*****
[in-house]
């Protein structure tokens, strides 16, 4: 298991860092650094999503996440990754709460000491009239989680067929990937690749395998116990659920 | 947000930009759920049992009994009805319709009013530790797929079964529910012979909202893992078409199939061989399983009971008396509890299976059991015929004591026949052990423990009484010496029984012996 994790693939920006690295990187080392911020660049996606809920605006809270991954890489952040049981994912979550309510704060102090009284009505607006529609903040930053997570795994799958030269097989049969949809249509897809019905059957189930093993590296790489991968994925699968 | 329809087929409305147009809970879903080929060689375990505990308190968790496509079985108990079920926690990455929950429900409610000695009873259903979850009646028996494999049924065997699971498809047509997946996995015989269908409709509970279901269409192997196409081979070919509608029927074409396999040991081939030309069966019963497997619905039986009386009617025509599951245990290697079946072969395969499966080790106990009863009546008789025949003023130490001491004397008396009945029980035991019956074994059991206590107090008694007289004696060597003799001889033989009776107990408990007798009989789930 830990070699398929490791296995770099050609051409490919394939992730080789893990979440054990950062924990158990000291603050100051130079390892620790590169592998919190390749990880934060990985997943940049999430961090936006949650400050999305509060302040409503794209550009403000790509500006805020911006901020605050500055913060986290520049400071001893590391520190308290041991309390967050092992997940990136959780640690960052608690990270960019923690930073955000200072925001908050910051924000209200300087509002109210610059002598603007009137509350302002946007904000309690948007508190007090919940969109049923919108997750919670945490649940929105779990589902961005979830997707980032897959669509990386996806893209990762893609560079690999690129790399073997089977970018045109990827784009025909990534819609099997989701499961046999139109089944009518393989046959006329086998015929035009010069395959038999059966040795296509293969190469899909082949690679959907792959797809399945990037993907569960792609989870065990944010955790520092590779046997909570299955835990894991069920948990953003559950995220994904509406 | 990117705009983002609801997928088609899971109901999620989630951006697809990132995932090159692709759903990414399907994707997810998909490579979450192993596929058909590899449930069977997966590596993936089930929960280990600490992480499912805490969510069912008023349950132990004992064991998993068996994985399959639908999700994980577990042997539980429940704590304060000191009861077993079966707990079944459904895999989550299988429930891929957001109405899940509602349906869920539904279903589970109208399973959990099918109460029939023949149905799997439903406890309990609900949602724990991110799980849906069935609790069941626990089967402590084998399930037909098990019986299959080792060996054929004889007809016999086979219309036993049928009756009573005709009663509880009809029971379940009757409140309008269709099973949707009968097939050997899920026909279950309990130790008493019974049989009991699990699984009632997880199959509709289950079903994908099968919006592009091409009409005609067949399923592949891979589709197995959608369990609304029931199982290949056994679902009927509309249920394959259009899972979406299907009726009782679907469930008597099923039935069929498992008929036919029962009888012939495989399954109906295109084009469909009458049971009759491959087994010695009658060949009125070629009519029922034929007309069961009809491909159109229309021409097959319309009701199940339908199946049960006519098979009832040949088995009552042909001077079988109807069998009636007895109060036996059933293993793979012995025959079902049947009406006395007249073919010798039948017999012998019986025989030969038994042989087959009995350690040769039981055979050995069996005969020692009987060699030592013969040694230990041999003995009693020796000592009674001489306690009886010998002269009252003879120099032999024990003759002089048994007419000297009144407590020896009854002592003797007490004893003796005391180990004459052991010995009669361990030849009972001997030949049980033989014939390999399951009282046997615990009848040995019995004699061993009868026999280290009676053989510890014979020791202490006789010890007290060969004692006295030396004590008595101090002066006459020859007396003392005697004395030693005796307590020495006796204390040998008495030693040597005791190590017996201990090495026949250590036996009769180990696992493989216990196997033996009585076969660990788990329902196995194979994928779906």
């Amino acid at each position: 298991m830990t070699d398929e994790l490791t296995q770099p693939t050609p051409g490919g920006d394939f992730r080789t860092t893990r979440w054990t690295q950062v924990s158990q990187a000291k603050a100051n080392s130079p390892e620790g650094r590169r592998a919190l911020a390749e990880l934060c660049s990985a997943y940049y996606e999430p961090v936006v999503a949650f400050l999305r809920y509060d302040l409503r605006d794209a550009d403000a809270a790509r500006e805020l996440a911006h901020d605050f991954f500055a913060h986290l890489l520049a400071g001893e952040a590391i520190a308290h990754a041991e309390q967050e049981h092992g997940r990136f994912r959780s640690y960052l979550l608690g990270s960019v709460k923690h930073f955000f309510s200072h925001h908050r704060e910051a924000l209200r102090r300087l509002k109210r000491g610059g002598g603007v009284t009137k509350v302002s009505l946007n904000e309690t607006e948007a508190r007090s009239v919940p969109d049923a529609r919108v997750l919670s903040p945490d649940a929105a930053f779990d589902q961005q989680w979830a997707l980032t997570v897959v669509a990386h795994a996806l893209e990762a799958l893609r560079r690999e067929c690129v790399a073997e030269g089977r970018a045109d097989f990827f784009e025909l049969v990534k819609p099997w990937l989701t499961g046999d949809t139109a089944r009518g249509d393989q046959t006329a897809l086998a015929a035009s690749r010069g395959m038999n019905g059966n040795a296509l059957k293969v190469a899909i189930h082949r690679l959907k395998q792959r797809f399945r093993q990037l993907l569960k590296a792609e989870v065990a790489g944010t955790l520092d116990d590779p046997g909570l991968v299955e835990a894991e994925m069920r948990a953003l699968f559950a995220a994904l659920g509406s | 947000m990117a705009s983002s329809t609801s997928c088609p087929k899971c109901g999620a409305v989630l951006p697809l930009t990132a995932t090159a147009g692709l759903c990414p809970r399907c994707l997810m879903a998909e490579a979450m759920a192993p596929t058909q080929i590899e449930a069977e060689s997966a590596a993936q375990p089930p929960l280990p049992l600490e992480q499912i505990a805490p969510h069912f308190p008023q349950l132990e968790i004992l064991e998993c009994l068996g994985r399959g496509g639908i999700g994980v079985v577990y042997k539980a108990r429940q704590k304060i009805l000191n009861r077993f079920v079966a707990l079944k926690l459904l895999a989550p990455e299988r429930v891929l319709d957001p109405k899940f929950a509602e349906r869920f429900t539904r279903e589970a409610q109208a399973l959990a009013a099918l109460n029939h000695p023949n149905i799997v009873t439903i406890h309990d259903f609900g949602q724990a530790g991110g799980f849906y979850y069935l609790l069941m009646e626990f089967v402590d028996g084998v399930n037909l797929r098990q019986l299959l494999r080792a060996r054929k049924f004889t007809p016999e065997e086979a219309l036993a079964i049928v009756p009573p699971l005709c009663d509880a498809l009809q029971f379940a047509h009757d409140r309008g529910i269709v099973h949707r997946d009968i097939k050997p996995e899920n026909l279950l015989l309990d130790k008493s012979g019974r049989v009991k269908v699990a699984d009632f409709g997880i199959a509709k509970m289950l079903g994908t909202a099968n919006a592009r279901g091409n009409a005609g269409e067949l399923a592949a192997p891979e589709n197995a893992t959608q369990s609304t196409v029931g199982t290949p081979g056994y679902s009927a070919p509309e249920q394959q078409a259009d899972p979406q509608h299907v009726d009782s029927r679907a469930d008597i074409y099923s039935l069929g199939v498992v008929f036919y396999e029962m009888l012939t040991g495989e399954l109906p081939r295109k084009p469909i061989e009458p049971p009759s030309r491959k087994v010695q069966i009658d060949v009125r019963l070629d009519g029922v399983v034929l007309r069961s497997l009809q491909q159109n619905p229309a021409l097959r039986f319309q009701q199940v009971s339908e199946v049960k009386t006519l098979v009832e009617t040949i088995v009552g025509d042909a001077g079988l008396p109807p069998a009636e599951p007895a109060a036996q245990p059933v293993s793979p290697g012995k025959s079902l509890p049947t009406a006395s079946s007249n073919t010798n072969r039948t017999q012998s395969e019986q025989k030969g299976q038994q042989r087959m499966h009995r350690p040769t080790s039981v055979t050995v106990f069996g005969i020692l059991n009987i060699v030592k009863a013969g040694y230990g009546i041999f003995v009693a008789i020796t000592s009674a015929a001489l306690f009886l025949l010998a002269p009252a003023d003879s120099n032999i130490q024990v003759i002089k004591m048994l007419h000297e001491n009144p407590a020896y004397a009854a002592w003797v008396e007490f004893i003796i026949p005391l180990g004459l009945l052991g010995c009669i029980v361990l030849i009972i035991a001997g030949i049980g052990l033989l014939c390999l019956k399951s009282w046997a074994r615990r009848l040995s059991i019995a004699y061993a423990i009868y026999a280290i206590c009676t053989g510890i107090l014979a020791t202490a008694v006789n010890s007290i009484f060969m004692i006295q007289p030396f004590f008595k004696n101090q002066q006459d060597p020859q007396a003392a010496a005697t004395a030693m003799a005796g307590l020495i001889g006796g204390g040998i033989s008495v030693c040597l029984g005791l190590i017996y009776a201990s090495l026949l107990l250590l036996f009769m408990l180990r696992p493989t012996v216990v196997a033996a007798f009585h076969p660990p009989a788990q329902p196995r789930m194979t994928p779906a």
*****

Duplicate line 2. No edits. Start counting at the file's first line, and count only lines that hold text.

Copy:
């Protein structure tokens, strides 16, 4: 298991860092650094999503996440990754709460000491009239989680067929990937690749395998116990659920 | 947000930009759920049992009994009805319709009013530790797929079964529910012979909202893992078409199939061989399983009971008396509890299976059991015929004591026949052990423990009484010496029984012996 994790693939920006690295990187080392911020660049996606809920605006809270991954890489952040049981994912979550309510704060102090009284009505607006529609903040930053997570795994799958030269097989049969949809249509897809019905059957189930093993590296790489991968994925699968 | 329809087929409305147009809970879903080929060689375990505990308190968790496509079985108990079920926690990455929950429900409610000695009873259903979850009646028996494999049924065997699971498809047509997946996995015989269908409709509970279901269409192997196409081979070919509608029927074409396999040991081939030309069966019963497997619905039986009386009617025509599951245990290697079946072969395969499966080790106990009863009546008789025949003023130490001491004397008396009945029980035991019956074994059991206590107090008694007289004696060597003799001889033989009776107990408990007798009989789930 830990070699398929490791296995770099050609051409490919394939992730080789893990979440054990950062924990158990000291603050100051130079390892620790590169592998919190390749990880934060990985997943940049999430961090936006949650400050999305509060302040409503794209550009403000790509500006805020911006901020605050500055913060986290520049400071001893590391520190308290041991309390967050092992997940990136959780640690960052608690990270960019923690930073955000200072925001908050910051924000209200300087509002109210610059002598603007009137509350302002946007904000309690948007508190007090919940969109049923919108997750919670945490649940929105779990589902961005979830997707980032897959669509990386996806893209990762893609560079690999690129790399073997089977970018045109990827784009025909990534819609099997989701499961046999139109089944009518393989046959006329086998015929035009010069395959038999059966040795296509293969190469899909082949690679959907792959797809399945990037993907569960792609989870065990944010955790520092590779046997909570299955835990894991069920948990953003559950995220994904509406 | 990117705009983002609801997928088609899971109901999620989630951006697809990132995932090159692709759903990414399907994707997810998909490579979450192993596929058909590899449930069977997966590596993936089930929960280990600490992480499912805490969510069912008023349950132990004992064991998993068996994985399959639908999700994980577990042997539980429940704590304060000191009861077993079966707990079944459904895999989550299988429930891929957001109405899940509602349906869920539904279903589970109208399973959990099918109460029939023949149905799997439903406890309990609900949602724990991110799980849906069935609790069941626990089967402590084998399930037909098990019986299959080792060996054929004889007809016999086979219309036993049928009756009573005709009663509880009809029971379940009757409140309008269709099973949707009968097939050997899920026909279950309990130790008493019974049989009991699990699984009632997880199959509709289950079903994908099968919006592009091409009409005609067949399923592949891979589709197995959608369990609304029931199982290949056994679902009927509309249920394959259009899972979406299907009726009782679907469930008597099923039935069929498992008929036919029962009888012939495989399954109906295109084009469909009458049971009759491959087994010695009658060949009125070629009519029922034929007309069961009809491909159109229309021409097959319309009701199940339908199946049960006519098979009832040949088995009552042909001077079988109807069998009636007895109060036996059933293993793979012995025959079902049947009406006395007249073919010798039948017999012998019986025989030969038994042989087959009995350690040769039981055979050995069996005969020692009987060699030592013969040694230990041999003995009693020796000592009674001489306690009886010998002269009252003879120099032999024990003759002089048994007419000297009144407590020896009854002592003797007490004893003796005391180990004459052991010995009669361990030849009972001997030949049980033989014939390999399951009282046997615990009848040995019995004699061993009868026999280290009676053989510890014979020791202490006789010890007290060969004692006295030396004590008595101090002066006459020859007396003392005697004395030693005796307590020495006796204390040998008495030693040597005791190590017996201990090495026949250590036996009769180990696992493989216990196997033996009585076969660990788990329902196995194979994928779906």